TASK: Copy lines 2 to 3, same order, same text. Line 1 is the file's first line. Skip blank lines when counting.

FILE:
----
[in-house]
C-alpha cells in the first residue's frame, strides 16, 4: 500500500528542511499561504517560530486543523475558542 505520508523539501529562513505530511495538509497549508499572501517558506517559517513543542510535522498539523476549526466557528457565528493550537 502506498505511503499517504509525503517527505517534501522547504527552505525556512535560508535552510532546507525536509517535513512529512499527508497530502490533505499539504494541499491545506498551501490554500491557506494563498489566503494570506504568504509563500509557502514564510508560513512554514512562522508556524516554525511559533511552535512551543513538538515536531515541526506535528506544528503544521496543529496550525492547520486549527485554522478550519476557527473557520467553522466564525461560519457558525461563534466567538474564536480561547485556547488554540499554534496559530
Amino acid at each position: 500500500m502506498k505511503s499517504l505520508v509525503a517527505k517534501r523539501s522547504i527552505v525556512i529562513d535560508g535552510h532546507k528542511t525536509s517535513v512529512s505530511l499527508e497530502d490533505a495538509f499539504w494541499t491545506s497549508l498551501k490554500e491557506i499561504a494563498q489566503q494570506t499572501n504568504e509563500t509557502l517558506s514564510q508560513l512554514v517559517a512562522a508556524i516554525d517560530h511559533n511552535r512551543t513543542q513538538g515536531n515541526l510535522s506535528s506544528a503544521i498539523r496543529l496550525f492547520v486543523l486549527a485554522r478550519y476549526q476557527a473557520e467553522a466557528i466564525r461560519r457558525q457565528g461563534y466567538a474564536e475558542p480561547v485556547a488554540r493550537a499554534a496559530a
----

C-alpha cells in the first residue's frame, strides 16, 4: 500500500528542511499561504517560530486543523475558542 505520508523539501529562513505530511495538509497549508499572501517558506517559517513543542510535522498539523476549526466557528457565528493550537 502506498505511503499517504509525503517527505517534501522547504527552505525556512535560508535552510532546507525536509517535513512529512499527508497530502490533505499539504494541499491545506498551501490554500491557506494563498489566503494570506504568504509563500509557502514564510508560513512554514512562522508556524516554525511559533511552535512551543513538538515536531515541526506535528506544528503544521496543529496550525492547520486549527485554522478550519476557527473557520467553522466564525461560519457558525461563534466567538474564536480561547485556547488554540499554534496559530
Amino acid at each position: 500500500m502506498k505511503s499517504l505520508v509525503a517527505k517534501r523539501s522547504i527552505v525556512i529562513d535560508g535552510h532546507k528542511t525536509s517535513v512529512s505530511l499527508e497530502d490533505a495538509f499539504w494541499t491545506s497549508l498551501k490554500e491557506i499561504a494563498q489566503q494570506t499572501n504568504e509563500t509557502l517558506s514564510q508560513l512554514v517559517a512562522a508556524i516554525d517560530h511559533n511552535r512551543t513543542q513538538g515536531n515541526l510535522s506535528s506544528a503544521i498539523r496543529l496550525f492547520v486543523l486549527a485554522r478550519y476549526q476557527a473557520e467553522a466557528i466564525r461560519r457558525q457565528g461563534y466567538a474564536e475558542p480561547v485556547a488554540r493550537a499554534a496559530a